UNC Chancellor: Campus must be environment 'free from anti-Semitism'

CHAPEL HILL, N.C. (WTVD) -- Interim Chancellor Kevin M. Guskiewicz on Monday followed through on his commitments to federal education officials by sending a campus-wide announcement condemning anti-Semitism.

In a message addressed to the "Carolina Community," Guskiewicz said: "I reaffirm the University's commitment to creating a place where every member of our community feels safe and respected and can thrive in an environment free from anti-Semitism and all forms of discrimination and harassment."
"Simply put, the University does not tolerate acts of prohibited harassment based on age, color, disability, gender, gender expression or identity, national origin, race, religion, sex, sexual orientation, veteran status, or genetic information by University students, faculty, staff, and/or third parties in the University environment, including all academic, extracurricular, and University-sponsored programs or activities," Guskiewicz adds. "We're counting on every member of the community to uphold these policies to ensure everyone has an opportunity to learn, work and thrive at the University."

The direct communication from the Interim Chancellor to all students, faculty and staff is among the measures outlined in a Resolution Agreement between the University and the U.S. Department of Education. The agreement, signed October 14, was in response to a complaint filed with federal officials about the controversial conference on Gaza hosted by the UNC-Duke Consortium for Middle East Studies.

Rep. George Holding (R-North Carolina) first called for the investigation in April after the Consortium used federal funds to host the "Conflict Over Gaza" in March at UNC-Chapel Hill, and it was an event sponsored by more than two dozen university departments, plus the Rotary Club of Raleigh and other local organizations.

Many of those sponsors demanded their money back after video emerged showing a song with anti-Semitic language was performed by a Palestinian rapper.

"I hope we can all agree that it is irresponsible and immoral for taxpayer dollars to fund overtly biased advocacy under the guise of constructive academic discourse," Holding said in June.

The Department of Education threatened future Title VI grants to UNC in a letter on Aug. 29 unless UNC took action.

After that letter was sent, some academic freedom advocates argued the government could be setting a dangerous precedent if it injects politics into funding decisions. Some said they had never heard of the Education Department asserting control over such minute details of a program's offerings.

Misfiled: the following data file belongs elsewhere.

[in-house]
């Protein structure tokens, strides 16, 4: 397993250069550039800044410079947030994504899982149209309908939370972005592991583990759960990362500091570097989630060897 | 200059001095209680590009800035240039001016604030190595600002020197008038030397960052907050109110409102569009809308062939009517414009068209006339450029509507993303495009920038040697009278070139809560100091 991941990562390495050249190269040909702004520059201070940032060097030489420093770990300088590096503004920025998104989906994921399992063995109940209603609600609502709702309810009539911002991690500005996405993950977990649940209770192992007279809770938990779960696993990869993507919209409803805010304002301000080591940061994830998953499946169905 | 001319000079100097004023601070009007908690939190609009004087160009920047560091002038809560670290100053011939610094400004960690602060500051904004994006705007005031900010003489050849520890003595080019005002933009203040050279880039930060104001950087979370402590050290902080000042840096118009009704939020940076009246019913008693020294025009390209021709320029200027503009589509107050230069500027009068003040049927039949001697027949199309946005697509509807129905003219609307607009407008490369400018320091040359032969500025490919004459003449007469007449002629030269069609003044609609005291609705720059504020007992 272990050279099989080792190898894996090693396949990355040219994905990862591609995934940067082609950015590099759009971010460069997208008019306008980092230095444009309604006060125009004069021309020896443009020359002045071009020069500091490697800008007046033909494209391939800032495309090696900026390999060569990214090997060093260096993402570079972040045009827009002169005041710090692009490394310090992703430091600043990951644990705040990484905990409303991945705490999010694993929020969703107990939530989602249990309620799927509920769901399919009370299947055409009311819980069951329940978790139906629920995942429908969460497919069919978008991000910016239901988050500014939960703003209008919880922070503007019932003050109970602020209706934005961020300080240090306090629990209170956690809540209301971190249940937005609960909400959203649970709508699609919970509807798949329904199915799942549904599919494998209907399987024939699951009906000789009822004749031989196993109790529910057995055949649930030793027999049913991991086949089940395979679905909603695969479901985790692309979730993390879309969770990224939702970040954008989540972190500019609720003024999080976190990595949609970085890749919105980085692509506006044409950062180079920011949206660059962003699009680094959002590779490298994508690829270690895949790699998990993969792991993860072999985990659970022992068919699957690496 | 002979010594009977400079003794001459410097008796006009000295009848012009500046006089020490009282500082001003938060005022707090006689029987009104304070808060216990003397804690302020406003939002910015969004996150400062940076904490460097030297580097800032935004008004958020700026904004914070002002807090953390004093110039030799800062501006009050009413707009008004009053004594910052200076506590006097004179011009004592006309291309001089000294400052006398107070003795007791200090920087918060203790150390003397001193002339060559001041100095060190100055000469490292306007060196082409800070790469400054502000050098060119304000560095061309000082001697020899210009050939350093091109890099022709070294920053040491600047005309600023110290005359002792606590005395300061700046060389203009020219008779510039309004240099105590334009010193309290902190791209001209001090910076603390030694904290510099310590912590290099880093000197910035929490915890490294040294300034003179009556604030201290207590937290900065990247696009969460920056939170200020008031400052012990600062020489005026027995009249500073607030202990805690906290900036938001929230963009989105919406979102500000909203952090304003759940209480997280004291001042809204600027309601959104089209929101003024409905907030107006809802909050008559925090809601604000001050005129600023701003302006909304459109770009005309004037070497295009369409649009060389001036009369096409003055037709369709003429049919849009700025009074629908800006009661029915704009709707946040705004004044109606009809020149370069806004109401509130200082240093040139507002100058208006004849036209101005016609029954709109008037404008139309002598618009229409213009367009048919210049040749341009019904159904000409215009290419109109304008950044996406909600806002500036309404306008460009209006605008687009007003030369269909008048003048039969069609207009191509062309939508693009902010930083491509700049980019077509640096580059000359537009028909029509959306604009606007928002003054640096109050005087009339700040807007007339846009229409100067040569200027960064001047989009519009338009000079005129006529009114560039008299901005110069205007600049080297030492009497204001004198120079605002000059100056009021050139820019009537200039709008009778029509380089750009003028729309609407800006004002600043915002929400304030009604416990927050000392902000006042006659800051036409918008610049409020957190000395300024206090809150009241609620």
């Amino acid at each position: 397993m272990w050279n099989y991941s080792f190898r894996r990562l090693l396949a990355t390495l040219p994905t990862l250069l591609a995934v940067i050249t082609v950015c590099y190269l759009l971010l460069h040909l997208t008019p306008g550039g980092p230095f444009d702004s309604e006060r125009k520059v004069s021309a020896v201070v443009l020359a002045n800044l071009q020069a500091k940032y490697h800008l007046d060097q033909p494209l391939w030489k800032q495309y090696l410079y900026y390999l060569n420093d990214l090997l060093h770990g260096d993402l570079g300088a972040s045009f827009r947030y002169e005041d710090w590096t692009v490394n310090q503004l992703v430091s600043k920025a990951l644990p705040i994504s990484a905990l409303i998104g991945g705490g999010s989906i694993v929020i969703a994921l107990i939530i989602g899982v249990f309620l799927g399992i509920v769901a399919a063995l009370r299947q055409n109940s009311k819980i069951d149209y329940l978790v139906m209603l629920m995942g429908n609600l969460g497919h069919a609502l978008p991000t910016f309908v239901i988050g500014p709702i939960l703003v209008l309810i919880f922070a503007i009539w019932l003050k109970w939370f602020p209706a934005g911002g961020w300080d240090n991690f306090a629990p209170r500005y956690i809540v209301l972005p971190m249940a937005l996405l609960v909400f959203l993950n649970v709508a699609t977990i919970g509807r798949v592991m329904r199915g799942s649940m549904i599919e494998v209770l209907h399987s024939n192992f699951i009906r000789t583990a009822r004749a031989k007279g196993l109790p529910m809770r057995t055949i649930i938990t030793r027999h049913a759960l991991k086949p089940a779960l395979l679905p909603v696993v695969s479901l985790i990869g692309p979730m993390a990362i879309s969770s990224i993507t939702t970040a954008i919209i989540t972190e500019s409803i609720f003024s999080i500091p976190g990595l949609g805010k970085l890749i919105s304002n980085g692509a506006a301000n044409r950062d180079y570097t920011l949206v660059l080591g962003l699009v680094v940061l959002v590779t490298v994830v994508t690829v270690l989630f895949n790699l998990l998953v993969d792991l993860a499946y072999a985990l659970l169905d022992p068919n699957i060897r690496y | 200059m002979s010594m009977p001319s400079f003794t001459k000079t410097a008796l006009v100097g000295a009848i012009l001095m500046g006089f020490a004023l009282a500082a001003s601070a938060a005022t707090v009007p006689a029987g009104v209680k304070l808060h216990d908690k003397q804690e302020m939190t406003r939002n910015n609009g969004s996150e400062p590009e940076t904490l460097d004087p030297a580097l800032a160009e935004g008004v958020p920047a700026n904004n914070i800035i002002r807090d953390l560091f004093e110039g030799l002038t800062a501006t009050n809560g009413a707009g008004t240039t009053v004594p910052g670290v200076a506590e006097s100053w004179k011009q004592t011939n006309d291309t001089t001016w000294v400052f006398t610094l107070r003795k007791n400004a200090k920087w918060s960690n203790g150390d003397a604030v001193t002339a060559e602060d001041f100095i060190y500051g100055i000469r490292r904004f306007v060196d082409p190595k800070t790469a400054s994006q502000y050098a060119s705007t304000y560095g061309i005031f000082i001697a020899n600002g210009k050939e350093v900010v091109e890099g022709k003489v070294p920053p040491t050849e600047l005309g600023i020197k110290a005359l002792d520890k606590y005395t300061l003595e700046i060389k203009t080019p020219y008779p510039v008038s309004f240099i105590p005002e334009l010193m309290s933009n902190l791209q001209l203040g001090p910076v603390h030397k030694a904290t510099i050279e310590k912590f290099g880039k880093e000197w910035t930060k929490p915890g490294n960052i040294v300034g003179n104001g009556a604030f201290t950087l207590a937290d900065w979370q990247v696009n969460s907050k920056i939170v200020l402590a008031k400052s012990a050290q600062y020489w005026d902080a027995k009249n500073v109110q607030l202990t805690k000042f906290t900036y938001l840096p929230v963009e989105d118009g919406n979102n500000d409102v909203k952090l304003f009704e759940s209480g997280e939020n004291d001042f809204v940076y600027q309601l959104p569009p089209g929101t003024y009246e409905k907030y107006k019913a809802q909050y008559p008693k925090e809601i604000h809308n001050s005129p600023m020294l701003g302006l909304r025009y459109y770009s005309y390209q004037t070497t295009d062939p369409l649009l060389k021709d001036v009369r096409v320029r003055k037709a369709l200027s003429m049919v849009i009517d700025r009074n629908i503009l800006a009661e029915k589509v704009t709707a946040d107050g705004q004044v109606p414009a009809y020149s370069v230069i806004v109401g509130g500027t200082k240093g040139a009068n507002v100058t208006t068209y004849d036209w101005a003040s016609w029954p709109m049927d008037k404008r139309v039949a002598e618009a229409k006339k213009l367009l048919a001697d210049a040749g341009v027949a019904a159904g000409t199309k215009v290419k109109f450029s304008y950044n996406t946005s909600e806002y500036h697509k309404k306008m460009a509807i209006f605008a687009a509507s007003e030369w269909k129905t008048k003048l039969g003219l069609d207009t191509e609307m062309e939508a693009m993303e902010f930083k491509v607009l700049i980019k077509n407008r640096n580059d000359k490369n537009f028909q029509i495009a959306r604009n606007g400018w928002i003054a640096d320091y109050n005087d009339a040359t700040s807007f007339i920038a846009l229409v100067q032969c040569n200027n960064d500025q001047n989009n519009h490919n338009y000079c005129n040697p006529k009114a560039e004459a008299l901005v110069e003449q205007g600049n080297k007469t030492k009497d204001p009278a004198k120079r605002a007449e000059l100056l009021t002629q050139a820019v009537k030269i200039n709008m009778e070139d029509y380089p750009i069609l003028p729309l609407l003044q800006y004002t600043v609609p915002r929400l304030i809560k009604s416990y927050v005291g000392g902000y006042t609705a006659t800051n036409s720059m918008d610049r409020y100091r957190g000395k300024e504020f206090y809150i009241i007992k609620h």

"Is the government now going to judge funding programs based on the opinions of instructors or the approach of each course?" said Henry Reichman, chairman of a committee on academic freedom for the American Association of University Professors. "The odor of right wing political correctness that comes through this definitely could have a chilling effect."

Jay Smith, a history professor at UNC and vice president of its chapter of the American Association of University Professors, said the letter amounted to "ideologically driven harassment." He said the Education Department official who signed the letter, Robert King, "should stay in his lane and allow the experts to determine what constitutes a 'full understanding' of the Middle East."

But Holding said it's clear the consortium stepped outside the bounds of the grant. The Education Department has an obligation to ensure its funding is used as intended, he said, adding that other schools should make sure they're following the rules.

UNC's Resolution Agreement, signed on October 14, also commits the University to do the following:

  • Update written policies to include more references to anti-Semitism and "provide a clear definition of anti-Semitism that can manifest in the University environment."
  • New training and orientation offered by the University for the next three academic years. The programs must include components on "prohibited harassment, including anti-Semitic harassment." All the relevant programming is subject to review and approval from the Department of Education's Office for Civil Rights.
  • UNC must host at least one meeting "providing students, faculty, and staff the opportunity to discuss" with UNC administrators "any concerns they have about incidents of prohibited harassment."
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